By David Hegg
Somewhere, someone snuck into our social dictionary and changed the meaning of “maturity.” The consequence of this is a growing sense that those character qualities and ethical missteps once allowed during adolescence are now not only accepted but also championed in those pretending to be mature adults.
I remember back in the days of youth being told by my parents that I could not do certain things because I was too young. “When you’re older you can do those things, dear.” It was natural to equate getting older with having more opportunities. I also remember being told often that with increased opportunity came increased responsibility. This was considered the normal ethic of maturity. When you gained the ability to be responsible, you also gained certain freedoms.
Today the ethic of maturity has changed radically. The change comes in an abandonment of the second half, the “responsibility” half. It is clear that maturity has now taken on the idea of freedom. Being mature now means no longer being subject to the restraints of youth. To quote the old song “You’ve gotta … go where you wanna go, do what you wanna do, with whoever you wanna do it.” The Mamas & the Papas sang that lyric and it has now become the fabric of what it means to be mature. Maturity now defines that stage of life where no one has the right to tell you what you can’t do.
It was once the case that the essence of maturity was the ability to take on the circumstances of life in a way that transcended self-interest and looked to the welfare of family and community. It included leaving childhood behind, finding a job, paying your way, and providing a solid model for the next generation. Maturity was built on perseverance through trial, a refusal to accept the easy way if it were the wrong way, and an honest appraisal of what was demanded if long-term success were to be gained.
Maturity was displayed in prizing commitment over impulse, excellence over expediency, accomplishment over leisure, and others over self. It was moral muscle, ethical integrity, and the stuff of which the generations were made who built America’s manufacturing economy, chased down Hitler and Stalin, refused to allow racial division, and continue to fight for the freedoms of speech and religious devotion that make the American experiment uniquely moral.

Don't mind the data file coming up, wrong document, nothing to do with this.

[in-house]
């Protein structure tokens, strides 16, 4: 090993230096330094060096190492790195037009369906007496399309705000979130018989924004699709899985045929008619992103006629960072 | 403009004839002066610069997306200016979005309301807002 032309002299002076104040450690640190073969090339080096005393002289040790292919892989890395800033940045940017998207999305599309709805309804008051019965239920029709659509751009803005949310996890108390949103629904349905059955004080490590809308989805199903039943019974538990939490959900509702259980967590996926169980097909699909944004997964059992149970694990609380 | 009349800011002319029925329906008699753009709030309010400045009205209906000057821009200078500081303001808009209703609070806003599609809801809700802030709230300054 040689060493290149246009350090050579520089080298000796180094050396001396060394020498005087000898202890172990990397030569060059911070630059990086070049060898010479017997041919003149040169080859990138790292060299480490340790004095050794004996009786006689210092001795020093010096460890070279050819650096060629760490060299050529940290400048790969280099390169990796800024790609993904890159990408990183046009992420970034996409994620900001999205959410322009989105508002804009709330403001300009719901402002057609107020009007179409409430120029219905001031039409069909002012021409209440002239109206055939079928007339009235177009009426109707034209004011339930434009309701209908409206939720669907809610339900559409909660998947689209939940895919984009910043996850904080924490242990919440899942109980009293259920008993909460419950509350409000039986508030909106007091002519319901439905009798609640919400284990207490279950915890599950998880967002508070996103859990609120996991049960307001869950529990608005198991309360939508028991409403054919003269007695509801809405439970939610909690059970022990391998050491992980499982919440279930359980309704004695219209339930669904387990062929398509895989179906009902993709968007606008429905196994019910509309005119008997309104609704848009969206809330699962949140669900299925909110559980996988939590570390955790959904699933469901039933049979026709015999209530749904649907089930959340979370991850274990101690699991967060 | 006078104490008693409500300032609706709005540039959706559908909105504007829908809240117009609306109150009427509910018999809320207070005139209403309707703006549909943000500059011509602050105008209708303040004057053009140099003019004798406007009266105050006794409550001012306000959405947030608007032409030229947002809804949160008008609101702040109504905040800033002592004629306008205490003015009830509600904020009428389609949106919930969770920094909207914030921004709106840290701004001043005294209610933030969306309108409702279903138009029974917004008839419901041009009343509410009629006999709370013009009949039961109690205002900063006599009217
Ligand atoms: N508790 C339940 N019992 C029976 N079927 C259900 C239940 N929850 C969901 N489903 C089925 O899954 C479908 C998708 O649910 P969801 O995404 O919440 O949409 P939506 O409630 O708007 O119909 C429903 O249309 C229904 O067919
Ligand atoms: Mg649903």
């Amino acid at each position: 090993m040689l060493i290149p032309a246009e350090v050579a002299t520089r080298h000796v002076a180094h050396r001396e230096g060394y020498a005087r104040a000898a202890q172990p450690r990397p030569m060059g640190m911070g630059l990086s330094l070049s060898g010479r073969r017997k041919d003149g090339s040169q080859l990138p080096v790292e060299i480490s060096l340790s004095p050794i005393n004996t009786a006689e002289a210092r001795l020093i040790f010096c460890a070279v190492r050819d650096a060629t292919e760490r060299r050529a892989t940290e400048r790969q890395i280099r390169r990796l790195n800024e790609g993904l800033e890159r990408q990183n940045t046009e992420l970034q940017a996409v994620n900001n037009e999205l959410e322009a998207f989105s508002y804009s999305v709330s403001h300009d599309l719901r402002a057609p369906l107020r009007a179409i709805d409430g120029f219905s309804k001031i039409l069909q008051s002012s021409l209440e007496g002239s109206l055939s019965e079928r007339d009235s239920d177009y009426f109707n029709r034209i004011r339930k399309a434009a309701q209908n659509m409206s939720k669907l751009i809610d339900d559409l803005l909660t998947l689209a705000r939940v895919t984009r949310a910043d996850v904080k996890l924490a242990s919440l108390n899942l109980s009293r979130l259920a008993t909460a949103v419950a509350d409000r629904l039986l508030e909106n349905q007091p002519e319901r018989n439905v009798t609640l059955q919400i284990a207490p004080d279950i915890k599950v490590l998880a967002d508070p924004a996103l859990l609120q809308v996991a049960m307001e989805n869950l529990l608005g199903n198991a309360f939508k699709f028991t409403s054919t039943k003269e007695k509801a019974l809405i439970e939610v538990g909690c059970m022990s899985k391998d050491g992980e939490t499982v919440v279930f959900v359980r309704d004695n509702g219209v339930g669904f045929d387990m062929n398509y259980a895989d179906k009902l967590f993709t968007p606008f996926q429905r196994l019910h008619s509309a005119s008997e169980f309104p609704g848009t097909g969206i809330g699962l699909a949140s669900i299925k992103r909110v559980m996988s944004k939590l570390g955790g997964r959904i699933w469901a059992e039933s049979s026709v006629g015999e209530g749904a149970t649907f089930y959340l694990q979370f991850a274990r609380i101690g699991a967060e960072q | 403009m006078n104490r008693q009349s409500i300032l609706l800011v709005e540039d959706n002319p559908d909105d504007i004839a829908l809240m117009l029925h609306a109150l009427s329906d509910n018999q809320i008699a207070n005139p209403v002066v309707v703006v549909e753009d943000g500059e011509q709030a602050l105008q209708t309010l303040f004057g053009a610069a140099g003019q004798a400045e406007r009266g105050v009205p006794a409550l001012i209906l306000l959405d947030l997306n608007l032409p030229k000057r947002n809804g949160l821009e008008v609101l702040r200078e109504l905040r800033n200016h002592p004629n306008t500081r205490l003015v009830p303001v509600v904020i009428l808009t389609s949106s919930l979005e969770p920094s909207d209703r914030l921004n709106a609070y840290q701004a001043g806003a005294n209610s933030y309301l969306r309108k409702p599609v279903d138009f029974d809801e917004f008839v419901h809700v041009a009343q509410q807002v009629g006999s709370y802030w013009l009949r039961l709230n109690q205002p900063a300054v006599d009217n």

But maturity today is in a precarious position. Today’s sense of pure freedom simply isn’t honest. The truth is you and I cannot go where we want to go, do what we want to do, with whoever we want to do it. Such an unrestrained view of maturity produces a reckless and wanton foundation too brittle to uphold an ordered and moral society. The current sexual mess being played out by the Hollywood elite is evidence enough. Such unrestrained sexual activity has already produced a second generation that is truly deficient in discernment and, seemingly, doesn’t care. Heaps of other evidence could be thrown on the table of argument if needed. But anyone playing with an open mind will see the reality. The opportunities of freedom demand the responsibility of individual restraint of those selfish desires, which, if given freedom, bring ruin.
What is needed is a return to the belief that maturity rests first not on what I am allowed to do, but on who I am. Maturity begins in the heart and mind as we recognize that character always precedes success, integrity is essential to greatness, and the humility necessary to put others before self is always going to be the fuel that drives a nation to prosperity.
It used to be that age presupposed wisdom. Increasingly this is not the case today. We have allowed the indiscretions of adolescence to become the freedoms of adulthood while banishing thoughts of self-discipline to the margins of our societal lives and conversations. It is time to rescue the idea of maturity from the hands of those adults who want to stay in their childish ways. Let’s return it, and our society, to a belief that maturity is best measured by a willingness to curtail rather than exploit the selfish promotion of personal desires.
Local resident David Hegg is senior pastor of Grace Baptist Church. “Ethically Speaking” appears Sundays. Signal Editor Tim Whyte’s column appeared Saturday.